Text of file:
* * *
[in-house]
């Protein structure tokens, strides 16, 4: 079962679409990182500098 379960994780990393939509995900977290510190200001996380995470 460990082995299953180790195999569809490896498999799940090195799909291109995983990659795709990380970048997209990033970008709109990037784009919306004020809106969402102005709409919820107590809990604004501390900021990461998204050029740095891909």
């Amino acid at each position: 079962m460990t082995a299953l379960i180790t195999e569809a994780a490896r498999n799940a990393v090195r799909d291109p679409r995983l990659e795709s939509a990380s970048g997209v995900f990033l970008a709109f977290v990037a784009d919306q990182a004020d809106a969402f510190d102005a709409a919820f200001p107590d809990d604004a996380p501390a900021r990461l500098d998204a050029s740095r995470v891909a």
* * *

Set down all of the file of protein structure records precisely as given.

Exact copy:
[in-house]
């Protein structure tokens, strides 16, 4: 079962679409990182500098 379960994780990393939509995900977290510190200001996380995470 460990082995299953180790195999569809490896498999799940090195799909291109995983990659795709990380970048997209990033970008709109990037784009919306004020809106969402102005709409919820107590809990604004501390900021990461998204050029740095891909």
């Amino acid at each position: 079962m460990t082995a299953l379960i180790t195999e569809a994780a490896r498999n799940a990393v090195r799909d291109p679409r995983l990659e795709s939509a990380s970048g997209v995900f990033l970008a709109f977290v990037a784009d919306q990182a004020d809106a969402f510190d102005a709409a919820f200001p107590d809990d604004a996380p501390a900021r990461l500098d998204a050029s740095r995470v891909a």